We need to connect kids and teens to people outside of their peer group. If a youth is having problems fitting in at school, find another place for the youth to belong. Get involved in a church community. Church is supposed to be about relationships with God and each other. If your church isn’t, work to change that climate or find a different church. Are there places a kid or teen could go to help someone else, taking the focus away from obsessing about their own problems? Absolutely. Every community has volunteer needs. Visiting a nursing home or adult retirement community, helping with younger kids at a daycare, doing some sort of project for a Ronald McDonald House or children’s hospital, walking dogs at an animal shelter, helping an elderly person with household chores, after school clubs, 4-H, scouting, visiting a special needs home… it depends on the personality of the child or teen but there are definitely possibilities for getting connected outside of the school setting. Give a teen something to look forward to outside of school. If peer drama becomes part of life instead of all of life, perspective changes.
There are a ridiculous number of extra-curricular activities and clubs. And while I know that kids like it when parents and adults watch a basketball game or show up for events, I also know that doesn’t take the place of relationship time. Driving to practices doesn’t count as quality relationship time. Teens need regular, consistent time to talk to an adult. They might never say it with words. They might roll their eyes when it’s suggested, but they need that contact. Trick them into talking by playing catch with a football or softball, playing ping pong or pool, going on a walk or run, playing a game of cards, crafting together, grabbing dinner together or whatever else affords the opportunity to talk without it seeming like an intense therapy session.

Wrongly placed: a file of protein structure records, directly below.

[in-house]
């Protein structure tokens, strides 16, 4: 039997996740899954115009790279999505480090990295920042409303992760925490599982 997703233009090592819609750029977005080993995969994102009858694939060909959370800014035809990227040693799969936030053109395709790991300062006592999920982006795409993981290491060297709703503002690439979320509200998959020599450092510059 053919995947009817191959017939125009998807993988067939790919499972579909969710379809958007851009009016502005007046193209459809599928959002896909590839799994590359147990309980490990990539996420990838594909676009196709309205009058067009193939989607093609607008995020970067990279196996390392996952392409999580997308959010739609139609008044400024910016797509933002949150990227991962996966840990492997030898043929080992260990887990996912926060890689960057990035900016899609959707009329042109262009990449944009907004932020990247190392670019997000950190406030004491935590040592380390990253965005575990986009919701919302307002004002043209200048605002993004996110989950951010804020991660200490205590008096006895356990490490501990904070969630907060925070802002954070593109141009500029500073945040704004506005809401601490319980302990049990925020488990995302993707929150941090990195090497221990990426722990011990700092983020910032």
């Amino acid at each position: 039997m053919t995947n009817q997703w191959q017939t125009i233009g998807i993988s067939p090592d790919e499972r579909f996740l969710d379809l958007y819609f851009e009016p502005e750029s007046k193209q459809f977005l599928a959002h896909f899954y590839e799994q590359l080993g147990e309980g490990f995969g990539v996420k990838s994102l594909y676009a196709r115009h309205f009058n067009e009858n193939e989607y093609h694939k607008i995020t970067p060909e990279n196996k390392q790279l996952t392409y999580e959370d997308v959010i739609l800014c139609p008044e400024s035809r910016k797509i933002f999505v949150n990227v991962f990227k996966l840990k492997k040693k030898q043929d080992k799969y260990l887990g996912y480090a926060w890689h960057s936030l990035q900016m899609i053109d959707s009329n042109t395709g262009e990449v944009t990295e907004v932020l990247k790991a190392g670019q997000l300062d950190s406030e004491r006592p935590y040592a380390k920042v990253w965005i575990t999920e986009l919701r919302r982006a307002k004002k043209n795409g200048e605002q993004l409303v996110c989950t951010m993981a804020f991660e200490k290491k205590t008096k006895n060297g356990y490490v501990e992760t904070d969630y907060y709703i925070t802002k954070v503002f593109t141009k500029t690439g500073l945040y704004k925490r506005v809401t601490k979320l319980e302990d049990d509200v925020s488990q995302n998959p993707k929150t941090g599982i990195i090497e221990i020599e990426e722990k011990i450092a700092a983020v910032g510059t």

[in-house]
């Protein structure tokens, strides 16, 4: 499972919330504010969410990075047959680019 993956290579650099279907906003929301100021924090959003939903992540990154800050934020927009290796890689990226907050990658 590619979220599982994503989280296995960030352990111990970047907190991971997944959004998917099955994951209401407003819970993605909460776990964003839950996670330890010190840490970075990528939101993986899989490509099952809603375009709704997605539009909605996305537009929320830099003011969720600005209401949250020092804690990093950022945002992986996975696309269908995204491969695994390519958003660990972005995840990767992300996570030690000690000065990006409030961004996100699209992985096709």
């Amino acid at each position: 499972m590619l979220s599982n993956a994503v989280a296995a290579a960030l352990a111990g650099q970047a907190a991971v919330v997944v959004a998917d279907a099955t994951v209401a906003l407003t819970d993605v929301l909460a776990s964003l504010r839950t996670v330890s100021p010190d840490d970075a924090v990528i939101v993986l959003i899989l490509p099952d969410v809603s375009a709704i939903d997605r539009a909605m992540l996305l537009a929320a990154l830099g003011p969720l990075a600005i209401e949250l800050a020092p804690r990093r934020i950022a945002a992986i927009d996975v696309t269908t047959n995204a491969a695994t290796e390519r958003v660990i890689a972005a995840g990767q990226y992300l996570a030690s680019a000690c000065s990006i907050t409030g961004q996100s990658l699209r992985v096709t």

The thing about talk time is that it needs to be a safe, judgement free place if the teen or kid is going to be open. Sometimes teens swear. (Shocking, right?) If they’re reprimanded for a swear word, they might stop talking. Let them get it out and deal with language issues later. If talk time turns into an adult lecturing the kid or teen, they’ll tune out. They get enough of that other places. Questions are great if they’re open ended and not manipulative. For instance, “Do you think you should hang out with a jerk like Karissa?” is probably less effective than “So what do you like about Karissa? What do you do together?” You’ll get a chance to share your opinion but they hear it better when they ask for it.
There is a time and a place to talk to teens about cleaning their room or doing their homework, but the teens that share life stuff with me frequently complain that all their parents care about is homework and chores. Work on the self-esteem, relationship stuff and most of the time kids will come around on the grades and homework stuff.
We need to stop ourselves from assuming the worst about people around us. Not everyone is out to get us and not every teen is a troubled thug or delinquent.
I know I promised resources. I didn’t have time yesterday to research. Silly hot dog days. I’ll see what I can come up with and try to post some later. Thanks for following me through my thoughts on bullying. I’m sure I’ll have more later but even fleshing out 3 blog posts helped.
You have ideas. You probably have resources. Share them in the comments. What am I missing? How do you show love to kids and teenagers? What can we do to help the youth in our communities survive adolescence?